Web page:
Brief

EU sceptics did not win the election

EU sceptics did not win the election

Summary The European Parliamentary elections in May were not entirely a landslide victory for the EU sceptics, despite them in a number of countries, such as Denmark, France, the UK and Greece, ending up as their countries’ leading parties. A cocktail of public frustration over the EU’s lack of growth and employment, protests against its Stability and Growth pact, along with immigration fears paved the way for the sceptics to march ahead. However, the political commentators’, analysts’ and the media’s subsequent claim that the sceptics “won the election” is a flawed assumption. The picture is far more complex. Major internal ideological and political disagreements can easily be found in the sceptics’ camp, meaning that votes for these parties are perceived as protest votes which do not have any real political influence.
 
The bottom line after the election was that the pro-EU parties are still the majority in the European Parliament, having 70 percent of the votes behind them. This will lead to more, rather than less, emphasis on the EU if the Parliament’s pro-EU parties can come together to form a new broad European coalition, as Think Tank EUROPA argues in this brief on the European Parliamentary elections.
 
The sceptics and the nationalist parties will become isolated in the decision-making process, as it is expected that the new broad European coalition at the centre will be able to agree on a host of major reforms and cooperate on an ad hoc basis with the Alliance of Liberals and Democrats for Europe Group as well as the green group. But the EU sceptics can gain indirect influence if the major conservative and social democratic parties go on the defensive and adopt the sceptics’ rhetoric.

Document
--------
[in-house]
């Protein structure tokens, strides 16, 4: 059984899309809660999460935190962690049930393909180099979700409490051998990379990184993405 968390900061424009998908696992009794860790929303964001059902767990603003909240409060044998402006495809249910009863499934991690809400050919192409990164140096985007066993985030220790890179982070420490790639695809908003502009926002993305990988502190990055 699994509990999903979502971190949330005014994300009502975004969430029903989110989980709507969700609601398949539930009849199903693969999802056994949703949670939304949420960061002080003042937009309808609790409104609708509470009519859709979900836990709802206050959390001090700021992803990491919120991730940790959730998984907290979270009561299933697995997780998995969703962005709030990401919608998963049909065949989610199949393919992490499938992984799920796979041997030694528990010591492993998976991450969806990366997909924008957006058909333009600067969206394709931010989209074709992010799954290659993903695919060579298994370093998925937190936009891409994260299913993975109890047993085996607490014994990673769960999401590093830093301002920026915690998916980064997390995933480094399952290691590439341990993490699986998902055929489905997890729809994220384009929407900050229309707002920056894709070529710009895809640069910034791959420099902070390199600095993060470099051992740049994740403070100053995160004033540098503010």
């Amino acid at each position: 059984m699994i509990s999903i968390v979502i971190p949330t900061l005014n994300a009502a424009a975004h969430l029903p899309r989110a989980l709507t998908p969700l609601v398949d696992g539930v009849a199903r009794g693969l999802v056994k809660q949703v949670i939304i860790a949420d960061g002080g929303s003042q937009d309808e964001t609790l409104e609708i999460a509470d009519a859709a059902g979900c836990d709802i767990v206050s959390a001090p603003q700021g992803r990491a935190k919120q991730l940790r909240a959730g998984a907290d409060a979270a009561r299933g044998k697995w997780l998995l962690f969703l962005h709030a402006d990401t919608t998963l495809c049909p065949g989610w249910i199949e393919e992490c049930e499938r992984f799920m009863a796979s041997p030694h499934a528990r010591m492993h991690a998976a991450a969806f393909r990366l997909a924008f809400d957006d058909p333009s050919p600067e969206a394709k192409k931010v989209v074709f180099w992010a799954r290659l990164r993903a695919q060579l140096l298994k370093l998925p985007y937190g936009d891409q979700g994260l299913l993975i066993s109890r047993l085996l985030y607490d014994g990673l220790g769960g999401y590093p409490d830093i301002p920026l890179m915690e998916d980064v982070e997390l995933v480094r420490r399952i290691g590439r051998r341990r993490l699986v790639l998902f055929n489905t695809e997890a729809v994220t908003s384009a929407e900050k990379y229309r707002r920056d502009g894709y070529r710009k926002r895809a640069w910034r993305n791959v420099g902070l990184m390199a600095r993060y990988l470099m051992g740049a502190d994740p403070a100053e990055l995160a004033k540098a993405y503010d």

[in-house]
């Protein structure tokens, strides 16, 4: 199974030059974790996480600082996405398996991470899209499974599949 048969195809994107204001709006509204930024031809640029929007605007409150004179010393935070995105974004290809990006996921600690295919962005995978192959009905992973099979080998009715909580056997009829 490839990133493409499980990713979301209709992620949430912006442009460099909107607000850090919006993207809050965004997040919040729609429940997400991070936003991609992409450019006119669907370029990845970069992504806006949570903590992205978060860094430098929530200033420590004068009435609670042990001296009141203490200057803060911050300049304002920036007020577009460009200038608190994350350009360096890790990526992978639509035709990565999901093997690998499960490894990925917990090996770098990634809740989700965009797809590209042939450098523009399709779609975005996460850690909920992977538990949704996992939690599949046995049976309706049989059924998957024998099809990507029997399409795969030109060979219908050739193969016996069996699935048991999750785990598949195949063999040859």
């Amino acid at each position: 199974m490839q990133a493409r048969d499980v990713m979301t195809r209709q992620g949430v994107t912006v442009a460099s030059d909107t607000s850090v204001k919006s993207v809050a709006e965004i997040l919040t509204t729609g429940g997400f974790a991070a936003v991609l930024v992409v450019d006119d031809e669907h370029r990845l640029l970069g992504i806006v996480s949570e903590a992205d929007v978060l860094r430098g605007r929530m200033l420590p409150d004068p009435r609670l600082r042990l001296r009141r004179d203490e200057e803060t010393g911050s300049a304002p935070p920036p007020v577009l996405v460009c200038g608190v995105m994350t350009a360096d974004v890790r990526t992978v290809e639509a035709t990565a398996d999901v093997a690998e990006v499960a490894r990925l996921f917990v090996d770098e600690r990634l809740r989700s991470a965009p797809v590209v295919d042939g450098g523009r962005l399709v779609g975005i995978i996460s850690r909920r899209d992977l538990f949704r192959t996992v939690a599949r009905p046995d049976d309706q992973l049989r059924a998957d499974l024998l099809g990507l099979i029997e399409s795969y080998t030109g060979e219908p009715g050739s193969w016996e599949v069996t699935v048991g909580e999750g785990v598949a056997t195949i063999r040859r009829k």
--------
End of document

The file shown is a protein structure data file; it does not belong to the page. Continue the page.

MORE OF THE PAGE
Think Tank EUROPA warns against reducing the election to a story about Europeans and the broad majority of the public demanding less integration and less EU. An analysis of the underlying voting patterns and surveys of Europeans’ attitudes towards the EU show that the vast majority of European voters do not want to revert to national identity politics or reintroduce national border controls. The majority of people actually want more emphasis on the EU in several key areas.
 
The sceptics and the national populist parties have fewer voters behind them than the group of European voters who want a more effective economic reform policy in the EU which reduces unemployment and inequality and creates new growth. There may be more votes to be gained by pursuing a more offensive EU reform policy, which reduces unemployment and creates growth in Europe, than by adopting the sceptics’ and national populists’ identity policy.

Main conclusion
  • Fears of EU sceptics gaining power should not be blown out of proportion
  • The European Parliamentary election was not a landslide election – aside from in individual EU countries
  • The sceptics will not gain any real political power
  • European Parliament is likely to be run by a large blue-red coalition
  • A new growth policy that creates more jobs and greater confidence in the future is the best medicine against EU scepticism
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